We meet at Quilliam Brothers, an artsy tearoom opposite Newcastle Civic Centre. Across the table from me is Rowan McCabe, a performance poet from Newcastle whose show North East Rising is touring around the region.
Relaxed and calm, McCabe is easy company and seems quietly confident about his debut show.
The young poet studied English Literature at Newcastle University though it was only after he had graduated in 2011 that he fell in love with performance poetry.
He started working with national performance poetry organisation Apples and Snakes and over the last few years has supported poets such as John Hegley, Dizraeli and Tim Turnbull.
But it was while he was on holiday in Berlin last May that the 24-year-old was inspired to write his own show.
He says: “The city’s get up and go had a big influence. I got this impression of people who really didn’t have much money but who just got up and did stuff instead of sitting around and thinking about it.
“At the same time I was talking to people and they would ask ‘Where are you from?’ and when I replied they’d say, ‘Oh I don’t know anything about Newcastle except for Geordie Shore’,”
The young poet wanted to challenge this sort of perception. Armed with funding from Arts Council England and bags of enthusiasm, he decided to write a show that would get to the heart of what it means to be a northerner.
“I think that Newcastle has definitely been unfairly represented in culture,” he says. “There are two stories – the older, ‘grim up North’ story where everyone’s really poor and spends all day weeping into their coal-stained hands.
“Then there’s the new Geordie Shore one, where the North East is less of an industrial slum and instead is full of people being idiots.”
Frustrated at these empty caricatures, McCabe, who lives in Heaton, decided to produce an alternative narrative to celebrate the North East.
He says: “It’s fair game to make fun of the North East because no-one else is attempting to say otherwise.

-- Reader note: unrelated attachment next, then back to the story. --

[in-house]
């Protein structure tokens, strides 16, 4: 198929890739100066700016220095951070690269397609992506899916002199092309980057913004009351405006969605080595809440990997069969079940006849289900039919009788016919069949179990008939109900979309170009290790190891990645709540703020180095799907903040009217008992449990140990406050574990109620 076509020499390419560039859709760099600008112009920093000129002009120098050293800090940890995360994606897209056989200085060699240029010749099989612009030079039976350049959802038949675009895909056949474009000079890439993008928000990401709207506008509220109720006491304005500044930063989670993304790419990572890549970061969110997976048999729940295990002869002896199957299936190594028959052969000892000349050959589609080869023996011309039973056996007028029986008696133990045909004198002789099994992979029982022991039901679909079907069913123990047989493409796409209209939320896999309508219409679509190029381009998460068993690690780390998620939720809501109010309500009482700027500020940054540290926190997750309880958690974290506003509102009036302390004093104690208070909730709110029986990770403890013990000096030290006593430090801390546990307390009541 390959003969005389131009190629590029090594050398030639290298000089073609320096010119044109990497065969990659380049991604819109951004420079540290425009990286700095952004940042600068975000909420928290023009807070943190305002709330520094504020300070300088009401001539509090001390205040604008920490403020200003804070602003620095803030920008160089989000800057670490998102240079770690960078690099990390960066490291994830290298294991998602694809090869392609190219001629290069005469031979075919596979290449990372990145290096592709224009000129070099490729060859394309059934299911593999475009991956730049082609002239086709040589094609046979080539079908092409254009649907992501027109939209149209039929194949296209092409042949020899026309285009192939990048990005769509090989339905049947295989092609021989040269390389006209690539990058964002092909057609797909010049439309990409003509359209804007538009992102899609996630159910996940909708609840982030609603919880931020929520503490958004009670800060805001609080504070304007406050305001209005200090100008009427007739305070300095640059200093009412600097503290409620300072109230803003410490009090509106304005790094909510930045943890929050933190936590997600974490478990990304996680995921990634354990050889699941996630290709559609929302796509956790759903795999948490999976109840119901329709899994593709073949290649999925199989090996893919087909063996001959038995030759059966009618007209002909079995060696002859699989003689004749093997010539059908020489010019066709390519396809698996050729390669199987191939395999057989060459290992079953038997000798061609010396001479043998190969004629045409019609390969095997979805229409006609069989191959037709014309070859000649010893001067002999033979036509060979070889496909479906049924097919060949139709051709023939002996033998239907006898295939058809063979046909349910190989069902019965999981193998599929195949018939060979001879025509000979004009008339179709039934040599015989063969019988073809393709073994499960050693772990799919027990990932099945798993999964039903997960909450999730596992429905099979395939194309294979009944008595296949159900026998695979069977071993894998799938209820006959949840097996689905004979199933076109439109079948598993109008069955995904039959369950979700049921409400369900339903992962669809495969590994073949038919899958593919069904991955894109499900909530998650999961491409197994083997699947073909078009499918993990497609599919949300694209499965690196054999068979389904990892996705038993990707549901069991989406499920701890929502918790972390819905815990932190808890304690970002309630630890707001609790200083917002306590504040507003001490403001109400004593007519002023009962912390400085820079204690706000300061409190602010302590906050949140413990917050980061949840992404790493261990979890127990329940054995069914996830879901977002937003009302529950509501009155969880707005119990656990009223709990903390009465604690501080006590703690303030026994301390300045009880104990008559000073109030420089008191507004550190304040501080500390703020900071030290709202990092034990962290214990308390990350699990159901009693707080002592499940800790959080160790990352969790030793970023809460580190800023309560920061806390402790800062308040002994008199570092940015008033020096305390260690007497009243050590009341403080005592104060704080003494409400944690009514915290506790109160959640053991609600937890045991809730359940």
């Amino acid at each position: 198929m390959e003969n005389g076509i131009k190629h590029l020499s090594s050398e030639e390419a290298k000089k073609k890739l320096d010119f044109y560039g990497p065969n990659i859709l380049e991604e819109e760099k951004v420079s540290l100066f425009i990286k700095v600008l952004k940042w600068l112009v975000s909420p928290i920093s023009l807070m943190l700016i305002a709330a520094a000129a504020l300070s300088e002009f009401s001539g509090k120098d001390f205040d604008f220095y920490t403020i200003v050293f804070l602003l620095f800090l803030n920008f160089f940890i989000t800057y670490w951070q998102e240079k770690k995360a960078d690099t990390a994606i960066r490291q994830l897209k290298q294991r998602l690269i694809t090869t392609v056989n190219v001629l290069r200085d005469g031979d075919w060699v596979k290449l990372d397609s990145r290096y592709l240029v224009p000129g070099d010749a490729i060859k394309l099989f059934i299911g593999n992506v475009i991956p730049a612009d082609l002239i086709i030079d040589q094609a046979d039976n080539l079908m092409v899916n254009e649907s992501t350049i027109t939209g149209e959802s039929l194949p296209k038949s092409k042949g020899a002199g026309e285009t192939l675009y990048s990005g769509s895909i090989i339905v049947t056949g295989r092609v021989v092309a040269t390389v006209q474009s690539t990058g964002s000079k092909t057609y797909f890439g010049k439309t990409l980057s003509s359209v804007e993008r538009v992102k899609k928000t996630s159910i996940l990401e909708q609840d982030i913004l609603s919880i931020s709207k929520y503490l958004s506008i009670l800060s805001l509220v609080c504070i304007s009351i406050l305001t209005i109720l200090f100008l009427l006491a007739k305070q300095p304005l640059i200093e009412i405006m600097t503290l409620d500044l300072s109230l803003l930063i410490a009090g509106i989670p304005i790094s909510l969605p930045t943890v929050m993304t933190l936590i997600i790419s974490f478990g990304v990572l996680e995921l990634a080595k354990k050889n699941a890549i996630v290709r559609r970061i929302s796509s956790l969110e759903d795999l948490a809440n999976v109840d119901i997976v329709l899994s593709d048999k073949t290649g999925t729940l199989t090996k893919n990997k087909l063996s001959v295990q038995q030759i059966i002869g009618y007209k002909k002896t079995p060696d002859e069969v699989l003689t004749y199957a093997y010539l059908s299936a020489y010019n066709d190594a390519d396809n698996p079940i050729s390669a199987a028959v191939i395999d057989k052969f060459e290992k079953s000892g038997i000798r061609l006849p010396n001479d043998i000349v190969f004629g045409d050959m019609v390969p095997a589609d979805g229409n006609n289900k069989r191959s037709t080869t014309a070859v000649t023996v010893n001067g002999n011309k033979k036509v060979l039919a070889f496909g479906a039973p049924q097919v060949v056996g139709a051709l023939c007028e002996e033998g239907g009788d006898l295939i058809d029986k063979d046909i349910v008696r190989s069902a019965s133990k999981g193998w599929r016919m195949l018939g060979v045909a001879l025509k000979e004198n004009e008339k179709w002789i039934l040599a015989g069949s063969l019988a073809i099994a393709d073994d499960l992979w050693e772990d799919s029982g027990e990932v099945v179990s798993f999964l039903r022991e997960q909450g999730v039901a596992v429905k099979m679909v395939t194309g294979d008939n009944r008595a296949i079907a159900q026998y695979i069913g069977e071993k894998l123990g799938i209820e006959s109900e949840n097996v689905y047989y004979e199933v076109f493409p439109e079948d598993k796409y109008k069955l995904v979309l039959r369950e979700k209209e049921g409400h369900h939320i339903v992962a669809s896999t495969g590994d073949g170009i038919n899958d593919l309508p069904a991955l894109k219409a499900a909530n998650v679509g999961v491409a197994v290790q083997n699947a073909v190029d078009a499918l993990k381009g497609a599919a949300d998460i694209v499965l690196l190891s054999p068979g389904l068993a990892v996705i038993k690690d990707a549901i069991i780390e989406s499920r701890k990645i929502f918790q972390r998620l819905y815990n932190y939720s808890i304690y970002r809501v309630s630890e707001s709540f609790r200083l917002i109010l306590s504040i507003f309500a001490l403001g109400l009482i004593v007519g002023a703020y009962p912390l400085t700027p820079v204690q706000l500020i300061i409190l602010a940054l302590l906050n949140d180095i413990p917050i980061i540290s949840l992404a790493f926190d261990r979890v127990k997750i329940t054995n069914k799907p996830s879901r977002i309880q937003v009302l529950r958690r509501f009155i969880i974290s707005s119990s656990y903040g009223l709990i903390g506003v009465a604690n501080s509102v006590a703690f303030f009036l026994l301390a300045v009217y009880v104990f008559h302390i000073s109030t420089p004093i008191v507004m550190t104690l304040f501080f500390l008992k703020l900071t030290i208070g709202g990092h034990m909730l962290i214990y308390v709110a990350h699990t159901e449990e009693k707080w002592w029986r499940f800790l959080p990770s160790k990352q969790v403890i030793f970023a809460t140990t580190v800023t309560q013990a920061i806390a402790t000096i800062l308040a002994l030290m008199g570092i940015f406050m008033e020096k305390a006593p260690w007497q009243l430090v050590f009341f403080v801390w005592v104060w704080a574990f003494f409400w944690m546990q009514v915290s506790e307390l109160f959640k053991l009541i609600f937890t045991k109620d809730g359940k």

“But we all know this place isn’t like MTV and the Guardian and the BBC say it is, so let’s have a conversation. The show is an invitation to celebrate the good stuff.”
And it’s true to say that the good stuff is a pretty eclectic mix.
In McCabe’s words, his show brings together a series of “modern fables and legends that reflect where the North East is at now”.
We will meet Tony the Fridge, the runner who races with a fridge strapped to his back to raise money for mental health charities, and the Northumberland gran who defied cops by insisting on growing dope for medicinal purposes. And, I’m promised, there will even be a rap about stotties.
Cheryl (Cole as was) is likely to make an appearance, though she might look a little different from her usual self. Will Rowan be putting on make-up along with his impersonation, like he did in one of his poems on YouTube about the star?
Not this time, he says a little ruefully, and I’m not sure whether to feel disappointed or relieved.
Also thrown into the mix will be supporting performances from Geordie singer-songwriter Alix-Alixandra and the performance poet and actress Jessica Johnson.
But while North East Rising is a hotchpotch of personal anecdote, story-telling and stand-up comedy in a cabaret-style set, it’s clear McCabe considers himself a poet first and foremost.
“Poetry is the only thing I’ve ever done where I’ve felt I’m not restricted in any way,” he says.
“A poem can be a conversation. You don’t have to stick to that rhythm of a song but can pause and give people a minute to think about what you’ve said before moving on.
“It just feels more open and it’s really flexible – you can do pretty much anything.”
I suggest that, for a lot of young people, poetry has a bad rap. How does he attempt to reach people who might be put off by the idea of stuffy poetry recitals and impenetrable verse forms?
“Some of my friends don’t describe themselves as poets because immediately people hear that word they just don’t want to know.
“In a way the idea of poetry can alienate people, but for me it’s about artistic integrity. I wouldn’t hide the fact that I’m a poet to trick them into coming. I think people must start with an open mind.”
I can see that McCabe enjoys playfully subverting people’s expectations. The most common feedback he receives, he says, is from surprised audience members who weren’t expecting his words to be so alive and engaging.
So what is next for the talented writer? He’s considering taking North East Rising to the Edinburgh Fringe next year. He also has several other ideas brewing and says he would love to write another show in the near future.
But for a man of many words, McCabe is staying deliciously silent about the future.
Rowan McCabe will appear with his show North East Rising at Northern Stage on Tuesday, October 21. To book, call 0191 230 5151 or visit www.northernstage.co.uk